Bank of Ireland boss Richie Boucher has likened his bank's behaviour during the boom to a "good girl" at a "wild party".

Mr Boucher was speaking at a conference for CEOs hosted by employers group Ibec. 

When asked about his bank's property lending during the boom he said: "Obviously everyone did things to different degrees. But when there is a wild party even good girls get into trouble."

Mr Boucher said he understood why members of the public would be angry with banks. 

He said: "Even though the threat to solvency of the country has dissipated or gone probably there is still huge legacy of debt from banks that went bust that will take a long time to come back. That is why the taxes have gone up and services were cut."

He said it was a mantra in Bank of Ireland that the taxpayer would get its money back.

Ibec chief says income tax cut needed

Earlier the chief executive of Ibec has said the tax-cutting agenda now needs to be advanced to ensure confidence is brought back for consumers and the workforce.

Speaking on RTÉ's Morning Ireland ahead of his address to the Ibec CEO conference, Danny McCoy said he hoped Ireland will see its unemployment rate fall to 6% in the next three years.

He said cutting taxes was a key factor to get more people back at work, as well as loosening the burden on everybody else who had been working in the taxation system.

Mr McCoy said the demand for wage increases indicated that confidence was coming back.

"There are businesses doing well, particularly those who are exporting," Mr McCoy said.

"Up to half the companies expect that they will be paying pay increases in 2014, but half still need wage freezes.

"We can't have across-the-board wage demands, but we can certainly get disposable income increased by reducing those taxes."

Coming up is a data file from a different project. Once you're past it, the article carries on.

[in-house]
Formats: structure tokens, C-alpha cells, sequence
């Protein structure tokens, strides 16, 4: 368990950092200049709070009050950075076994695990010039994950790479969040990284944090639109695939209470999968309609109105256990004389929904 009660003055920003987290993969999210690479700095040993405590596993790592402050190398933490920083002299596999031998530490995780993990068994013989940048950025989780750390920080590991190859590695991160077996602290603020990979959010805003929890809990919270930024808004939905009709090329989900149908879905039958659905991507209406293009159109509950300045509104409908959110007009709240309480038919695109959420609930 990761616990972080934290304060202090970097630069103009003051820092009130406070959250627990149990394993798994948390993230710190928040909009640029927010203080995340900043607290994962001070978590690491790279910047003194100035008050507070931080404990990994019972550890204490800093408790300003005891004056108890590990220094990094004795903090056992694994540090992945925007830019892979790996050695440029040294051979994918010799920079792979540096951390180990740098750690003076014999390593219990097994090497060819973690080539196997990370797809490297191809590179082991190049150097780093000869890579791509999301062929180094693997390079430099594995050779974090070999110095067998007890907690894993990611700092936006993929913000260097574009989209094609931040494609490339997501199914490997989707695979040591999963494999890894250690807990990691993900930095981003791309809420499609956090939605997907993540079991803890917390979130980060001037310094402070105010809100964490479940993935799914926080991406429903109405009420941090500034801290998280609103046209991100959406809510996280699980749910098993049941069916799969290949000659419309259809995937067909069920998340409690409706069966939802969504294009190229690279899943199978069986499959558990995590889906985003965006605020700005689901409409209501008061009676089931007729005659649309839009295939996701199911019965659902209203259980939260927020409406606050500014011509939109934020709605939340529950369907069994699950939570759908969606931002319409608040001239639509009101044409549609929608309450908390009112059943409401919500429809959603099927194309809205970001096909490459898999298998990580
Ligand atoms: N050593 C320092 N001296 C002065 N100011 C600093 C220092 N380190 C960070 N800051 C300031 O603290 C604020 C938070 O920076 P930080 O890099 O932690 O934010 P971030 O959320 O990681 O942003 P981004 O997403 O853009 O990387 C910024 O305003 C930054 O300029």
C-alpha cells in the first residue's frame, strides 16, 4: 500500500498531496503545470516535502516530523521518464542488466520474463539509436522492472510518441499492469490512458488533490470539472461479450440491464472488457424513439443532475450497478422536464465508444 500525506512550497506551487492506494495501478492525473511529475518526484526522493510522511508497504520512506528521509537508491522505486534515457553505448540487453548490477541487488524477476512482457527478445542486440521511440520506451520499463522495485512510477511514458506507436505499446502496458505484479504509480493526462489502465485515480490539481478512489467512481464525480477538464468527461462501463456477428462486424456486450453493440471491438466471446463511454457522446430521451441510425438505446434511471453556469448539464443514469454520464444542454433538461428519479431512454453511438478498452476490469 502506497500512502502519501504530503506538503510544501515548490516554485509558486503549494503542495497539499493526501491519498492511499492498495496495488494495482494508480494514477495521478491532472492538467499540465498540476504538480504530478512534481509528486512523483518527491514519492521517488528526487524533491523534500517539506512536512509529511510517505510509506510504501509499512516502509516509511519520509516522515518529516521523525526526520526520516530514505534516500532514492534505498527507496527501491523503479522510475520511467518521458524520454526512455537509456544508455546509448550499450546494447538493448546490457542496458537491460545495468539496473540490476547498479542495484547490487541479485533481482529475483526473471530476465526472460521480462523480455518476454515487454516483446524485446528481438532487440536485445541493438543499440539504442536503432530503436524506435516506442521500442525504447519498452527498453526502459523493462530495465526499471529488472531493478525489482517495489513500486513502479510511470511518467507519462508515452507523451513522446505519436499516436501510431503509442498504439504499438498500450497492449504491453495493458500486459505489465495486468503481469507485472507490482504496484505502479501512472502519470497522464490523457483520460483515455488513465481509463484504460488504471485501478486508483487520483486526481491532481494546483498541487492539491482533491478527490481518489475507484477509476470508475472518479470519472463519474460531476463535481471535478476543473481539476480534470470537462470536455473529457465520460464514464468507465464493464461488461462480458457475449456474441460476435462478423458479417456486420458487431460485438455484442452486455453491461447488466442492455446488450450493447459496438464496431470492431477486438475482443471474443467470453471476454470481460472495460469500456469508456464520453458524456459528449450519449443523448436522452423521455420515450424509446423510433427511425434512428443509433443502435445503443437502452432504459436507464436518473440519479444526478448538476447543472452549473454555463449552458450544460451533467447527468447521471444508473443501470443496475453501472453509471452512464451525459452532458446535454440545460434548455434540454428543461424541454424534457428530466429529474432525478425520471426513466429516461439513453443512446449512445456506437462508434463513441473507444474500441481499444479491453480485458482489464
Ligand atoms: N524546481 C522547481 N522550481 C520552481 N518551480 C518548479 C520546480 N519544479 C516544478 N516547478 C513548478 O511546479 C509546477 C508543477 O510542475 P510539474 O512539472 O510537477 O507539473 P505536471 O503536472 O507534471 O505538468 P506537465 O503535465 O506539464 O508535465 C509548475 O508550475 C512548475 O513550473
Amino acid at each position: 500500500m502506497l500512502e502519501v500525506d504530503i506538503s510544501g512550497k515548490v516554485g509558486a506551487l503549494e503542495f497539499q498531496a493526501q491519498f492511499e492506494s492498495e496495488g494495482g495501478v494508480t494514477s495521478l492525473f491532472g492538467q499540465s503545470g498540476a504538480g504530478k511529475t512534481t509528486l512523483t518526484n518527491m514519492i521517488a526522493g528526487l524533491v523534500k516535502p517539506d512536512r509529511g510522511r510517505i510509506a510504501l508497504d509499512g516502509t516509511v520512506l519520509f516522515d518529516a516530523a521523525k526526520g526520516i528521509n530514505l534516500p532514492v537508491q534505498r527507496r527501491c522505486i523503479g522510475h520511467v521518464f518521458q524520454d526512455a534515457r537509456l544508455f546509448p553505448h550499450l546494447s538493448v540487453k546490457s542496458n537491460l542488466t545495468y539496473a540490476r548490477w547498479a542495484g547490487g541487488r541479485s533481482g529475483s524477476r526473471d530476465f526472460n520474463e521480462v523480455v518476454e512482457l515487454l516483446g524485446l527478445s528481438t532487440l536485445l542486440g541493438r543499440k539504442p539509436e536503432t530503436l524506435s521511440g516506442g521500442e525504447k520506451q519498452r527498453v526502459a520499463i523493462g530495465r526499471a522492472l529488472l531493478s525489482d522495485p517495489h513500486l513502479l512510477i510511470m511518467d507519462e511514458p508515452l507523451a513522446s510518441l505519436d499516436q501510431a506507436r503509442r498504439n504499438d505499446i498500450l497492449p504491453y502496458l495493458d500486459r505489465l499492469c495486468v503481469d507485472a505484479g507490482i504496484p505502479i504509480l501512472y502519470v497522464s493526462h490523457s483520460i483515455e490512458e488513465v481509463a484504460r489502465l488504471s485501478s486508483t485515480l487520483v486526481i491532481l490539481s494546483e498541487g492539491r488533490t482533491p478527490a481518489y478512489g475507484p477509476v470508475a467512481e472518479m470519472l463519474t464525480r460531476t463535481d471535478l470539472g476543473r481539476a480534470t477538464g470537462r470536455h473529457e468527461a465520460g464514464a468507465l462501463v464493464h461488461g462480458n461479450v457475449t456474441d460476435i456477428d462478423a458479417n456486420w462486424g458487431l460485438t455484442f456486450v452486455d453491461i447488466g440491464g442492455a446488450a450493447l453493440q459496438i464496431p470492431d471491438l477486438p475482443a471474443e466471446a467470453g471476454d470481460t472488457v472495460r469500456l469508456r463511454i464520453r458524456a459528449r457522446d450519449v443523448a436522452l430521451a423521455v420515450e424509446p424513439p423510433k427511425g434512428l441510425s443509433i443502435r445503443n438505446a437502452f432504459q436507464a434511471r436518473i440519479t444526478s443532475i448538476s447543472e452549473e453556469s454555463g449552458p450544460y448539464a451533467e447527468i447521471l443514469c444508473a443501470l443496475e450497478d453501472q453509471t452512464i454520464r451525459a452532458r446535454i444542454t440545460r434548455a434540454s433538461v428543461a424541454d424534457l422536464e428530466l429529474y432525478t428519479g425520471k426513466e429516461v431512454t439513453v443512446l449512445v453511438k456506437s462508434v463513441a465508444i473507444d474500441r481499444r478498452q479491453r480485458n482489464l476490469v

Mr McCoy used his speech to the conference to call on the Government to cut income tax and adjust tax bands.

He said that income taxes are too high and should be cut in the next Budget.

The highest tax rate currently kicks in at just over €32,000, less than the average industrial wage.

Mr McCoy argued that tax cuts are a better way to give workers more disposable income, which can help to lift the economy and increase Government revenues.

He told delegates that pay rises now could undermine competitiveness and tax cuts are a better way to put money into employees' pockets.

The Taoiseach has said it is the Government's priority to grow the economy so that it can deliver on promises on tax cuts.

Speaking at the Ibec conference, Enda Kenny said there cannot be a return to the boom and bust economics that preceded the crash.

Responding to Mr McCoy's call to cut taxes on workers, Mr Kenny said Budget preparations are under way and he had made it clear that income tax was a priority.

The Taoiseach said the rate at which people pay the higher rate of tax is too low.

He said there would be no return to the days of the Celtic Tiger when enterprise was sacrificed for greed.

The Taoiseach said the Irish economy has seen significant progress in the past year.

Ireland has reclaimed its reputation as a stable location for investment and jobs, he said.

Mr Kenny reaffirmed that the Government would eliminate the deficit by 2018.

He said he expected that every householder in mortgage arrears would have a sustainable solution put in place by the end of the year.